NICELY RESTORED BACK TO ORIGINAL, STRAIGHT BLACK PAINT, RUNS GREAT
Cars like this 1948 Chevrolet Fleetline sedan are rather rare birds. No, they built hundreds of thousands of them, but the truth is there's no financial upside to restoring one to this level and as a result, they're vanishing at an alarming rate. However, for those of us who appreciate a nicely done factory-style restoration, this is a wonderfully appealing old car.
In 1948, most people who could afford a new car drove something that looked just like this. No flashy whitewalls, no wild colors, just a basic black sedan that was plenty stylish for the period. With the war ended, chrome was back on the menu, so automakers dressed up their pre-war designs and put them out for public consumption, resulting in some of the best-looking cars ever. The black paint is impressive and the investment in time and money to get a black car this straight should command a lot of respect. All four doors fit well and close with that solid feeling that you just can't get anywhere else, and even though this was an affordable car, it sure looks expensive today. The chrome and stainless really give it some flash, particularly along the pontoon fenders. There's an accessory Fulton sun visor over the windshield, but otherwise this one looks just the way the factory intended.
Period-looking upholstery has been re-created in ultra-leather to give it lasting beauty and durability, not to mention a bit of an upscale feel. Cloth would have been original equipment, but the two-tone hides in this car look right, particularly with the pleats and matching door panels. There's virtually zero wear and plenty of stretch-out room for six people if you're feeling cozy. The symmetrical dash looks to be largely original, but the gauges are in great shape and show off their art-deco influences. Radios and heaters were optional, even in 1948, and this Chevy did indeed receive an under-seat heater unit that can keep things nice and toasty on a cool evening. And despite the 12-volt electrical system, I'm pleased that the builder resisted the urge to stick a modern stereo in there somewhere, because the fun of this car is the period experience. Part of that experience is probably road trips, and with the big trunk and full-sized spare, this car is a great candidate for a long tour.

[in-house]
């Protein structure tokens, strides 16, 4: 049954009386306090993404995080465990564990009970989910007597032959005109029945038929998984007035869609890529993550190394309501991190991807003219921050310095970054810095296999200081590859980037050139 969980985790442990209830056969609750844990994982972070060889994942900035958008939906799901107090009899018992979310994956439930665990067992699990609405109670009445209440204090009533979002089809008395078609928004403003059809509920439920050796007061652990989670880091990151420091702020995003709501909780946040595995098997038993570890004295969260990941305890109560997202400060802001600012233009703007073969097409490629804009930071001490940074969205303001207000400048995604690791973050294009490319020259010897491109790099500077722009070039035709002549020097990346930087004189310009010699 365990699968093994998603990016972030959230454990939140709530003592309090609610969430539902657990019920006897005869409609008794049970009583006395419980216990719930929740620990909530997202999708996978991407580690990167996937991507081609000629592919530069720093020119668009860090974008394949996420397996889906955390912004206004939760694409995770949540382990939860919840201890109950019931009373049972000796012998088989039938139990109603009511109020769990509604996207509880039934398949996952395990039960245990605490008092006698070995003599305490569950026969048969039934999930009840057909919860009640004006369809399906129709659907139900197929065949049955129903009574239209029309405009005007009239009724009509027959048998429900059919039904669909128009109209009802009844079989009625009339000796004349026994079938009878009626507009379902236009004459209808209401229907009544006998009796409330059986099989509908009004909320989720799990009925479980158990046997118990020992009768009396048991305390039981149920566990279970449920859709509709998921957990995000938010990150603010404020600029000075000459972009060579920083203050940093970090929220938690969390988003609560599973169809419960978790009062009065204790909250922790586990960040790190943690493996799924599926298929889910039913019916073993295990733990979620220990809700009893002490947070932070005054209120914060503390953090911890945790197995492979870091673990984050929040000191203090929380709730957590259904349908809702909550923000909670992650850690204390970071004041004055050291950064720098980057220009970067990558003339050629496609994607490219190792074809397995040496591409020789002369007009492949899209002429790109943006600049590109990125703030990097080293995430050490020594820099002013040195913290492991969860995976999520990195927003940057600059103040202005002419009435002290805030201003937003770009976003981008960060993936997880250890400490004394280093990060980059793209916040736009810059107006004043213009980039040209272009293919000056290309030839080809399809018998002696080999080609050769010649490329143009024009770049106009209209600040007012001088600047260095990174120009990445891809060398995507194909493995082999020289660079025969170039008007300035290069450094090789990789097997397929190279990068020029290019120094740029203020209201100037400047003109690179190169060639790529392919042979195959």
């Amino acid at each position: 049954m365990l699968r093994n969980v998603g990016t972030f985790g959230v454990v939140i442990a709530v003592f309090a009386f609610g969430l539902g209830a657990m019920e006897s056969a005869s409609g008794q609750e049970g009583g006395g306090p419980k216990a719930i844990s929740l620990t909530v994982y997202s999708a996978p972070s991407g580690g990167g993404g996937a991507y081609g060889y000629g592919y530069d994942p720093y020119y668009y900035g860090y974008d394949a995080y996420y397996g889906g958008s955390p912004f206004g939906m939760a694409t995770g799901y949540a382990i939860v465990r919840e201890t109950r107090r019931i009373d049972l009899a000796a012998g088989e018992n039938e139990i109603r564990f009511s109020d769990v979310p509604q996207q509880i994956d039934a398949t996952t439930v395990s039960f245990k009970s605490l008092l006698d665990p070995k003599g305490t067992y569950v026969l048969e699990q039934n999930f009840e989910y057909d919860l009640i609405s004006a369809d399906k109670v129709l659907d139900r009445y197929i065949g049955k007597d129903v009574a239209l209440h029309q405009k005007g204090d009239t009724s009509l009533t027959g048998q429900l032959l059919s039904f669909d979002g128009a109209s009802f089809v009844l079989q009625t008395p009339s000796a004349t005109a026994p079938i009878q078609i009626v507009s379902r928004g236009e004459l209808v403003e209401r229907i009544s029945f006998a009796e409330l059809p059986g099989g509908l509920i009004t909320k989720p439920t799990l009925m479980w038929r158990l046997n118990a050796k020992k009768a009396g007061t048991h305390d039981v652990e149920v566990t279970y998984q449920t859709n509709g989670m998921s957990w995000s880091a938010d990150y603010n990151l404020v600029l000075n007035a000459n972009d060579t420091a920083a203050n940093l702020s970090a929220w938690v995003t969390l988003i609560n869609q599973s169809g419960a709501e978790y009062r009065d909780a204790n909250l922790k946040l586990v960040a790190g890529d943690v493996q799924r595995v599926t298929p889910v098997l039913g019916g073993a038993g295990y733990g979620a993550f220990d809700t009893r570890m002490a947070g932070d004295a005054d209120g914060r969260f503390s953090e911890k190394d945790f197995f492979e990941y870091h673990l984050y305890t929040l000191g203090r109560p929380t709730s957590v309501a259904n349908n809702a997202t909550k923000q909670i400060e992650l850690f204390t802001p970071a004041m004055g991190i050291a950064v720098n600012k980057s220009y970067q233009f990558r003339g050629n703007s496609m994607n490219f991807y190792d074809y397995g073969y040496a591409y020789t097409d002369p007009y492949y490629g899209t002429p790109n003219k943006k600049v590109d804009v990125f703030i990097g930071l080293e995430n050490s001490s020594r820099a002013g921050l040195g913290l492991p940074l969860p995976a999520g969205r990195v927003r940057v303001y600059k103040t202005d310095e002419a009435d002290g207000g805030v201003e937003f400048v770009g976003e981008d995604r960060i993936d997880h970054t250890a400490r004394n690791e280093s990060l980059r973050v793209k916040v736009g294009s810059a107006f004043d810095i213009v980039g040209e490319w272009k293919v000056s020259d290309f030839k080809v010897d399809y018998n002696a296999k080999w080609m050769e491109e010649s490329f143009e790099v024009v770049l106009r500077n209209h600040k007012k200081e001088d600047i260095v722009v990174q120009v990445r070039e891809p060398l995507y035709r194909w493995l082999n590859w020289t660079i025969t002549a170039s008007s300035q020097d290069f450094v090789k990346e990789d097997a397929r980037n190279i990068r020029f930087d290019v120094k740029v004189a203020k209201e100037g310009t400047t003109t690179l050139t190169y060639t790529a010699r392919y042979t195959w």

Chevy's reliable "Stovebolt" six powered all their cars in 1948. With 216 cubic inches, it's a good match to the size of the car and darts through traffic easily. On the highway, the smooth six will cruise at 55 MPH without straining itself, but just remember that the engine has babbit bearings inside. It's sharply detailed in battleship gray engine enamel and all the correct accessories are there, including the oil bath air cleaner that's been adapted to a modern paper element. A 12-volt alternator and a new Painless Wiring harness make for a very reliable electrical system and there's a new exhaust system underneath. A 3-speed manual with column shift spins the original rear end, and while the chassis is original, there's really no sign of trouble. Wearing simple hubcaps and black wheels, the 6.00-16 blackwalls give it just the right look.
A fun, affordable little Chevy with a very impressive restoration. Impossible to duplicate, this is a lot of car for the money. Call today!
Bias Ply Tires, Heat, Leather Seats, Build Receipts
- Engine Type
- Engine Size
- 216 I6
- Transmission Type
- 3 Speed Manual
- Body Color
- Body Style
- Paint Type
- 61,177 (Unknown)
- Interior Color
- Secondary Interior Color
- Seating Type
- Seat Material
- Shifter Type
- Center Console
Estimated Monthly Payment
Based on 20% down over 96 months